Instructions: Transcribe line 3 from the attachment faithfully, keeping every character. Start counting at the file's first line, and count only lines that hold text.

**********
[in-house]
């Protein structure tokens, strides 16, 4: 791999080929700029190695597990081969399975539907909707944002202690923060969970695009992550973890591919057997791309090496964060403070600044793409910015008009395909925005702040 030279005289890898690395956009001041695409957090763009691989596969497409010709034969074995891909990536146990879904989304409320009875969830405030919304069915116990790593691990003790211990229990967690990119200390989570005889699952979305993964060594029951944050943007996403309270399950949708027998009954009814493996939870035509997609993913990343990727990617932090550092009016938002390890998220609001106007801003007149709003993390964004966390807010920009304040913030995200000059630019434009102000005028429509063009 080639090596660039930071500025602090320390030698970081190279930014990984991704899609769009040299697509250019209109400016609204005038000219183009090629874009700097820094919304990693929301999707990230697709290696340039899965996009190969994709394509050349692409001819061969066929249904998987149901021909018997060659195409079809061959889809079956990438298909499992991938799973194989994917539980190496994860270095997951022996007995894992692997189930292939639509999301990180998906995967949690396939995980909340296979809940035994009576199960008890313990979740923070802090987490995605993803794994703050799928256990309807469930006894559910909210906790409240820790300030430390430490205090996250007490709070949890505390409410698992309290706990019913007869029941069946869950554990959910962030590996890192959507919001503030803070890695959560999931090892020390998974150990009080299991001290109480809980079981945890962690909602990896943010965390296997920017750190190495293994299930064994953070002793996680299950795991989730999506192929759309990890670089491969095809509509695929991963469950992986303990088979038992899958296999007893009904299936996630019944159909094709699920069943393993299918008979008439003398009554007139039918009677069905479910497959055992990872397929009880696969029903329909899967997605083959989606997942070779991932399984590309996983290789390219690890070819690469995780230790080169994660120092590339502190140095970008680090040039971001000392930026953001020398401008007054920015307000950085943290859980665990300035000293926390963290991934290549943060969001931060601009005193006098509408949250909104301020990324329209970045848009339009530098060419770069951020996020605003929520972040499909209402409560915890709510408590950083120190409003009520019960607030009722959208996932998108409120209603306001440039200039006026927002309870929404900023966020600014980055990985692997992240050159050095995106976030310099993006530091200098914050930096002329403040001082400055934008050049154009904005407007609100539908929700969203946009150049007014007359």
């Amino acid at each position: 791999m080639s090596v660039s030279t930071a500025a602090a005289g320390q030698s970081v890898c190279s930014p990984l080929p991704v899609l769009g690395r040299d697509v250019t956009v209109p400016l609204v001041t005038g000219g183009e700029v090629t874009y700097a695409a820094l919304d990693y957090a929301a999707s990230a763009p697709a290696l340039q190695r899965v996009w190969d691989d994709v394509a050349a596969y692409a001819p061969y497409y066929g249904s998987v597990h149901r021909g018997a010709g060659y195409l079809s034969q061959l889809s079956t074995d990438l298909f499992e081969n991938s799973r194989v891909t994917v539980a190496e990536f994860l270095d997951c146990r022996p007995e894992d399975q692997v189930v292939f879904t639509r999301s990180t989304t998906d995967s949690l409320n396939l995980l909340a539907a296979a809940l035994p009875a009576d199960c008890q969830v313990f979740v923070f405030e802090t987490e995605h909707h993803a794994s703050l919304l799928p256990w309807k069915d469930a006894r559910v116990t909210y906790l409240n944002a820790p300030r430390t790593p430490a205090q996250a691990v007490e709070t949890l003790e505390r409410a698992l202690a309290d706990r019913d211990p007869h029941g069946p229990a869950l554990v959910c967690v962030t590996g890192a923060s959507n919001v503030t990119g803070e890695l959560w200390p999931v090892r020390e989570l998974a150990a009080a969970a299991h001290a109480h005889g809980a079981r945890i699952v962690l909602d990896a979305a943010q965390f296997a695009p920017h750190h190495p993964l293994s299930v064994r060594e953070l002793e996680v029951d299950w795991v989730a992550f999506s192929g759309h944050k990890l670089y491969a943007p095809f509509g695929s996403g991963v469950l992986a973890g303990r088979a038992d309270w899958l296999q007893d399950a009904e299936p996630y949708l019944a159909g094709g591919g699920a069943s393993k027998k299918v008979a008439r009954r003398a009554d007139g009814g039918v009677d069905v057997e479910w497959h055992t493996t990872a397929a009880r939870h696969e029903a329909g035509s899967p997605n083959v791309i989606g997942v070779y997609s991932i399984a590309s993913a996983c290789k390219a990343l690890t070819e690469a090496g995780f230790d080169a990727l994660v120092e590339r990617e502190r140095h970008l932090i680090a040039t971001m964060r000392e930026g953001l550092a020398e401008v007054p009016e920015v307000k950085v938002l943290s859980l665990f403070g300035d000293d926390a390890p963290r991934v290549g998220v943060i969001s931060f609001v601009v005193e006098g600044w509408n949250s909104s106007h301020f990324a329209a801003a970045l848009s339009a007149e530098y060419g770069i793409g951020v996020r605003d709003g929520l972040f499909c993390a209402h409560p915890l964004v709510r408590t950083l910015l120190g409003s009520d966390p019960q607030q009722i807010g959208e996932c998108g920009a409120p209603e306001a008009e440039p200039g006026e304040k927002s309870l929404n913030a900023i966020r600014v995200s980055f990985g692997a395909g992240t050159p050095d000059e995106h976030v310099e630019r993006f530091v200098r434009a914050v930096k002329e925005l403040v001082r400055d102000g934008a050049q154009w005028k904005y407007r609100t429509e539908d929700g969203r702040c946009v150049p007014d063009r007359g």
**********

């Amino acid at each position: 791999m080639s090596v660039s030279t930071a500025a602090a005289g320390q030698s970081v890898c190279s930014p990984l080929p991704v899609l769009g690395r040299d697509v250019t956009v209109p400016l609204v001041t005038g000219g183009e700029v090629t874009y700097a695409a820094l919304d990693y957090a929301a999707s990230a763009p697709a290696l340039q190695r899965v996009w190969d691989d994709v394509a050349a596969y692409a001819p061969y497409y066929g249904s998987v597990h149901r021909g018997a010709g060659y195409l079809s034969q061959l889809s079956t074995d990438l298909f499992e081969n991938s799973r194989v891909t994917v539980a190496e990536f994860l270095d997951c146990r022996p007995e894992d399975q692997v189930v292939f879904t639509r999301s990180t989304t998906d995967s949690l409320n396939l995980l909340a539907a296979a809940l035994p009875a009576d199960c008890q969830v313990f979740v923070f405030e802090t987490e995605h909707h993803a794994s703050l919304l799928p256990w309807k069915d469930a006894r559910v116990t909210y906790l409240n944002a820790p300030r430390t790593p430490a205090q996250a691990v007490e709070t949890l003790e505390r409410a698992l202690a309290d706990r019913d211990p007869h029941g069946p229990a869950l554990v959910c967690v962030t590996g890192a923060s959507n919001v503030t990119g803070e890695l959560w200390p999931v090892r020390e989570l998974a150990a009080a969970a299991h001290a109480h005889g809980a079981r945890i699952v962690l909602d990896a979305a943010q965390f296997a695009p920017h750190h190495p993964l293994s299930v064994r060594e953070l002793e996680v029951d299950w795991v989730a992550f999506s192929g759309h944050k990890l670089y491969a943007p095809f509509g695929s996403g991963v469950l992986a973890g303990r088979a038992d309270w899958l296999q007893d399950a009904e299936p996630y949708l019944a159909g094709g591919g699920a069943s393993k027998k299918v008979a008439r009954r003398a009554d007139g009814g039918v009677d069905v057997e479910w497959h055992t493996t990872a397929a009880r939870h696969e029903a329909g035509s899967p997605n083959v791309i989606g997942v070779y997609s991932i399984a590309s993913a996983c290789k390219a990343l690890t070819e690469a090496g995780f230790d080169a990727l994660v120092e590339r990617e502190r140095h970008l932090i680090a040039t971001m964060r000392e930026g953001l550092a020398e401008v007054p009016e920015v307000k950085v938002l943290s859980l665990f403070g300035d000293d926390a390890p963290r991934v290549g998220v943060i969001s931060f609001v601009v005193e006098g600044w509408n949250s909104s106007h301020f990324a329209a801003a970045l848009s339009a007149e530098y060419g770069i793409g951020v996020r605003d709003g929520l972040f499909c993390a209402h409560p915890l964004v709510r408590t950083l910015l120190g409003s009520d966390p019960q607030q009722i807010g959208e996932c998108g920009a409120p209603e306001a008009e440039p200039g006026e304040k927002s309870l929404n913030a900023i966020r600014v995200s980055f990985g692997a395909g992240t050159p050095d000059e995106h976030v310099e630019r993006f530091v200098r434009a914050v930096k002329e925005l403040v001082r400055d102000g934008a050049q154009w005028k904005y407007r609100t429509e539908d929700g969203r702040c946009v150049p007014d063009r007359g």